More than a year ago, I walked into an Arizona pizza shop and was confronted by my own lack of familiarity with aspects of World War II.
Fierce sub-Arctic combat between U.S. soldiers and Japanese troops on Alaskan islands seized by Japan? U.S. troops using code words in letters to explain to each other where they were deploying while bypassing military censors? Californians sitting silently in the night, uneasily listening for the sound of Japanese bombers? Those sorts of things are only glanced upon in American history books, at best.
The details snapped into focus after an Arizona man, Joe Alosi, approached The Washington Post last year with a trove of hundreds of letters written by one family — the Eydes of Rockford, Ill. — during and after World War II. The letters had been found in an abandoned storage unit that Alosi bid on as part of his work.
Alosi’s invitation was confident: Come check out these letters, he said. There is an amazing story here.
It also came with a mystery: Why had the letters been left behind in the first place?
The resulting project, published Wednesday, includes a long-form story, supplemental materials and a podcast, “Letters from War,” that I narrate while modern-day veterans play the roles of the Eyde family. Collectively, the assignment includes work from more than a dozen editors and designers, in addition to my own reporting.
The story required consultations with historians from the Rockford Public Library, the Marine Corps History Division and the Army Center for Military History, and hours upon hours getting to know the Eyde family through their own writings. It also needed documents, obtained through the Freedom of Information Act, which paint a picture of how difficult it was for one of the brothers to cope with the psychological wounds of war after he returned home.
The project took me back two more times to Bella Pizza & Pasta in Mesa, Ariz., where Joe’s wife works (the lasagna is highly enjoyable, by the way). By my third visit, I had located the Eyde brothers’ closest surviving family member, Vicki Venhuizen, and she sat down with us and filled in more gaps about who the brothers were while getting her own first glimpse at the letters.
From a factory town in the heartland, three out of four brothers joined the military, two saw combat and one was wounded twice, in two separate battles in the Pacific. Their correspondence was preserved in large, dusty Tupperware containers that made their way from Illinois to Arizona, and now provide an intimate and at times sad look at how one family of patriots coped with the war and its aftermath.
As I got to know the Eyde family, I came to wonder more about my own family’s history in World War II — and about how American families in general preserve the history of their loved ones who serve in any conflict. So many veterans downplay their experiences or avoid talking about it, for fear of scaring or jarring their families. But there also are some who might want to share — if only asked a bit more.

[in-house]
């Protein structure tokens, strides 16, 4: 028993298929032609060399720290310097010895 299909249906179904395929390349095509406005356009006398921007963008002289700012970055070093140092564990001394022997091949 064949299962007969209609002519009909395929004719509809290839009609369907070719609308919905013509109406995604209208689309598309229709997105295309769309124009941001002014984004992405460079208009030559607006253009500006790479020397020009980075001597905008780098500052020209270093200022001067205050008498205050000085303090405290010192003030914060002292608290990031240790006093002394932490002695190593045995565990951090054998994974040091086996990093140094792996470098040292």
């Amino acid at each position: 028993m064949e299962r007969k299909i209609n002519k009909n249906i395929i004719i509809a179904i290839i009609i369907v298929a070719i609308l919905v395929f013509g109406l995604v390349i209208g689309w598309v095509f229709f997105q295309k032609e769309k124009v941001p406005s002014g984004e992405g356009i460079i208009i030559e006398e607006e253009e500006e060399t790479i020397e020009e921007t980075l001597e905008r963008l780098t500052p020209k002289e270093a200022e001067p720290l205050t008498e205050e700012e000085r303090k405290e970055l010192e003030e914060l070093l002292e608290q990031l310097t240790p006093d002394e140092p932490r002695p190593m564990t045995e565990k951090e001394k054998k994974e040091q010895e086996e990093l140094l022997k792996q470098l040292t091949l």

Listen to episode 1 of the podcast
Growing up, I knew that my maternal grandfather, Edward T. Dore, served in the Army Air Forces in Britain, loading bombs on planes after joining out of my hometown of Chicopee, Mass. That was about all that was clear. He died years before I was born, and disliked talking about the experience.
His brother Louis — my great uncle — also served in the Army in Europe. His military details also are somewhat fuzzy in my family, and he also died long before I was born.
In a search for some of my own roots, I placed a Freedom of Information Act request for their information — just like I had for the Eydes.
A FOIA request can be a crap shoot — many Army documents were destroyed during a 1973 fire at the National Personnel Records Center in Missouri. However, in this case I learned that my uncle was a demolition specialist in the 280th Combat Engineer Battalion, serving in the Battle of the Bulge and the campaigns for the Rhineland and Central Europe, according to military documents. He also contracted scarlet fever. I’ve covered the U.S. military for more than a decade, but I never knew any of that.
I also learned that although there wasn’t a lot of substantive documents available about my grandfather, copies of a treasured March 1946 telegram that he sent to my late grandmother before they married are still in the family.
“Darling definitely leaving England Friday 22nd will call from there all my love — Eddy,” it said.
Those sorts of details are something to which Venhuizen can relate. She remembers the Eyde brothers from her childhood. Two of them were outgoing, and two of them were more withdrawn, she said. None of them really talked about their military service, she said. Now, she wishes she had asked more while she had a chance — of anyone who might have known.
There’s a lesson in this for all of us who have veterans somewhere in our family. So often, a history of service is relegated to a box of medals and documents on a closet shelf somewhere, without any explanation for how it fits into America’s bigger picture. It’s not because we don’t care about our loved ones. It’s because it can be sensitive, uncomfortable or intimidating to understand.
New generations of veterans are aging before our eyes. Those who served in Vietnam are now in their 60s and 70s. Those who served in Iraq and Afghanistan now range between their 20s and their 60s.
Let’s ask them now what it was like. Let’s figure out where they fit into America’s story.
Sometimes, part of our nation’s history is staring right at us at our own dinner table.